Think outside the glass box when building in the UAE, says architect
Building owners who want to achieve high levels of sustainability need to move away from building glass boxes in the harsh desert climate, according to an expert.
Scott Coombes, a director of the Dubai-based building consultancy AESG, said although traditional Islamic architecture in the region is very useful for creating sustainable buildings, it is often overlooked by customers who are predominantly interested in the building’s appearance.
"What worries me a little bit is that we are still designing glass boxes in a country that has got sunlight throughout the year," Mr Coombes said at an IHC sustainability rountable event at Curtin University in Dubai Academic City on Tuesday.
"We’ve got a very, very harsh climate and then we’re trying to complement these and call them sustainable by putting photovoltaics on buildings and sugar-coating them with what they’re calling green technologies, which isn’t right."
He said older buildings such as those in Al Fahidi district or the Dubai World Trade Centre tower display many more sustainable characteristics such as thick, concrete walls offering higher levels of thermal insulation and recessed windows that offer shading to keep buildings cooler.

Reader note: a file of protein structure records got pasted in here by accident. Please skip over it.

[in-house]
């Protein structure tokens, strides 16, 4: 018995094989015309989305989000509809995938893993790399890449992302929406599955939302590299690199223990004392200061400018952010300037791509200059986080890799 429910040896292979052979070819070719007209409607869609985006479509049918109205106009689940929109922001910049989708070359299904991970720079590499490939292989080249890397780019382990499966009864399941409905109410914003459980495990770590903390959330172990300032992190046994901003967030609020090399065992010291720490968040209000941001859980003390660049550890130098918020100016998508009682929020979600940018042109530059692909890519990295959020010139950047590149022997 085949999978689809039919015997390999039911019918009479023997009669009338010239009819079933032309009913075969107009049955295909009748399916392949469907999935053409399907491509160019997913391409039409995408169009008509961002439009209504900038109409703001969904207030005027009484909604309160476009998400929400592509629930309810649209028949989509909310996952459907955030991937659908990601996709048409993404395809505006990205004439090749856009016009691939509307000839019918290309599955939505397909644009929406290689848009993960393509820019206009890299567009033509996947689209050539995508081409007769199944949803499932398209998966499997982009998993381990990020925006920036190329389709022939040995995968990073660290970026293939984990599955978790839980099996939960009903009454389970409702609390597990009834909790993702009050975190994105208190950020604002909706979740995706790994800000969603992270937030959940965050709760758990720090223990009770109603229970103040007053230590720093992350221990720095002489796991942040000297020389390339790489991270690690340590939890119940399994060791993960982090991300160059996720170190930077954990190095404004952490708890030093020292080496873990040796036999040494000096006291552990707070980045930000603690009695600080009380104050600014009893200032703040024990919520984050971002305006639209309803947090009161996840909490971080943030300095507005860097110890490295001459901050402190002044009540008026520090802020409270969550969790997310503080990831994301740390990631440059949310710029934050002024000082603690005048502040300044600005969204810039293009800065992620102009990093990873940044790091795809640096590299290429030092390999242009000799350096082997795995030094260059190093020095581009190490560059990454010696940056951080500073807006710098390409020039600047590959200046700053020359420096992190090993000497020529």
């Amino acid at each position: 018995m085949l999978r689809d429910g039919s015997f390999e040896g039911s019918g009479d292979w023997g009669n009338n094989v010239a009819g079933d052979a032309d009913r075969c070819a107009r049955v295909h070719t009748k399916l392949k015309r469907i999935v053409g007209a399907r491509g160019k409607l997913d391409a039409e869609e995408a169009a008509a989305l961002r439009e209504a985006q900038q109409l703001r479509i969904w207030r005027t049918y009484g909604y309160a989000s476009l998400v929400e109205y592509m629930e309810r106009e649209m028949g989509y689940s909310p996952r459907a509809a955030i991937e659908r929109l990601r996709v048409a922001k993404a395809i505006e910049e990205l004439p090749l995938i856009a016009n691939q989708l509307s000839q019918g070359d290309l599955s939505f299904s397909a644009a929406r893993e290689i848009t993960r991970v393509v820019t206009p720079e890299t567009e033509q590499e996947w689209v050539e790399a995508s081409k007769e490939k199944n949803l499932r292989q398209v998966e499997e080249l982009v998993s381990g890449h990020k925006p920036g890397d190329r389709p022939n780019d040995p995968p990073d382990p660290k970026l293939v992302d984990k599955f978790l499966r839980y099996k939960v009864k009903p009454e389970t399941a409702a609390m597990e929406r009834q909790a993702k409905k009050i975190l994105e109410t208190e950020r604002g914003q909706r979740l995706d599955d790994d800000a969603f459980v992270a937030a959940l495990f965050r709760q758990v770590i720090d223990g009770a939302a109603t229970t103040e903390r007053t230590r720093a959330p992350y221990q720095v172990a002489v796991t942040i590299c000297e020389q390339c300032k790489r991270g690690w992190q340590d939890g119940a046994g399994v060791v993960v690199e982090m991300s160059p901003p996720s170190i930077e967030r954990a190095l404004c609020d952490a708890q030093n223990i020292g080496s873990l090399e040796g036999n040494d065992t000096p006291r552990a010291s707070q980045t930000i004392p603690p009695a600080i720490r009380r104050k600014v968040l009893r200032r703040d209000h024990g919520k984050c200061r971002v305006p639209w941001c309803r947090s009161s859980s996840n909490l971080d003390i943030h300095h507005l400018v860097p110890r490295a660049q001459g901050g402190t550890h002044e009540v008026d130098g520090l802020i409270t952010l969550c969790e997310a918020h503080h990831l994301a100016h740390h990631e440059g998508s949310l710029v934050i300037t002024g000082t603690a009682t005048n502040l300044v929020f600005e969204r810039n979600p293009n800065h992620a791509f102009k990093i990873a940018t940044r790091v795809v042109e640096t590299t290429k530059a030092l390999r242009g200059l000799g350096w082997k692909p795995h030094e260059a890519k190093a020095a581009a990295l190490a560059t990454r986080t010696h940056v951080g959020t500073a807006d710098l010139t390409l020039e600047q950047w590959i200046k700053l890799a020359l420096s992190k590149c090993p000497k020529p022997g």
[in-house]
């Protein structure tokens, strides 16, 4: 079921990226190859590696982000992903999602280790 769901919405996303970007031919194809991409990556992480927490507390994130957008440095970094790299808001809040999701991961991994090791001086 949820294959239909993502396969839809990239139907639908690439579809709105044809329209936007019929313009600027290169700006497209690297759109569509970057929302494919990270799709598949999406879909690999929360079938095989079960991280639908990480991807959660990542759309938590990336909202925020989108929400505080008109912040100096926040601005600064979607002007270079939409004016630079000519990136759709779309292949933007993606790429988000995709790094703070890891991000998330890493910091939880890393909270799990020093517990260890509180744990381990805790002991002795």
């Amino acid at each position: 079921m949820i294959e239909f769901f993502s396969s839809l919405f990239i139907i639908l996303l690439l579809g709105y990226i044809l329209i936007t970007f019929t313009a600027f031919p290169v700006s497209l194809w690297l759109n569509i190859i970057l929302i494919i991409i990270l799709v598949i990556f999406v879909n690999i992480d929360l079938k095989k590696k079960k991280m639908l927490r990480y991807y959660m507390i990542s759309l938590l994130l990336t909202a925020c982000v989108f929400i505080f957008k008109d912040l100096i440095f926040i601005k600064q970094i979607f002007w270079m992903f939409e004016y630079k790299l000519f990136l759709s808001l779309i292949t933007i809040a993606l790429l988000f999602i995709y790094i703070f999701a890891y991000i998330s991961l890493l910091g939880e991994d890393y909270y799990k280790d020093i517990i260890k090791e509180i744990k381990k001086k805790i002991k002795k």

"We had buildings that were incredibly sustainable, built for the environment, with a really low abundance of resources, power, fuel and air conditioning that worked. And then we took this huge departure with the availability of technology because we were able to compromise."
Alex Davies, the managing director of the facilities management firm Emrill, said that although many designers and engineers talk about the benefits of considering the whole-life costs of a building, a developer’s interest is typically much more short-term.
"If you’re dealing with a developer, their only interest is in ‘how much will it cost to build? How much am I going to sell it for?’ That’s their whole-life cost. They’re not the end user [and] they’re not the bill payer. And I can’t remember seeing a property marketed here that actually has low utilities usage as part of the sales pitch. Until the end user is willing to pay a premium for that … developers won’t invest in it."
( courtesy of TheNational )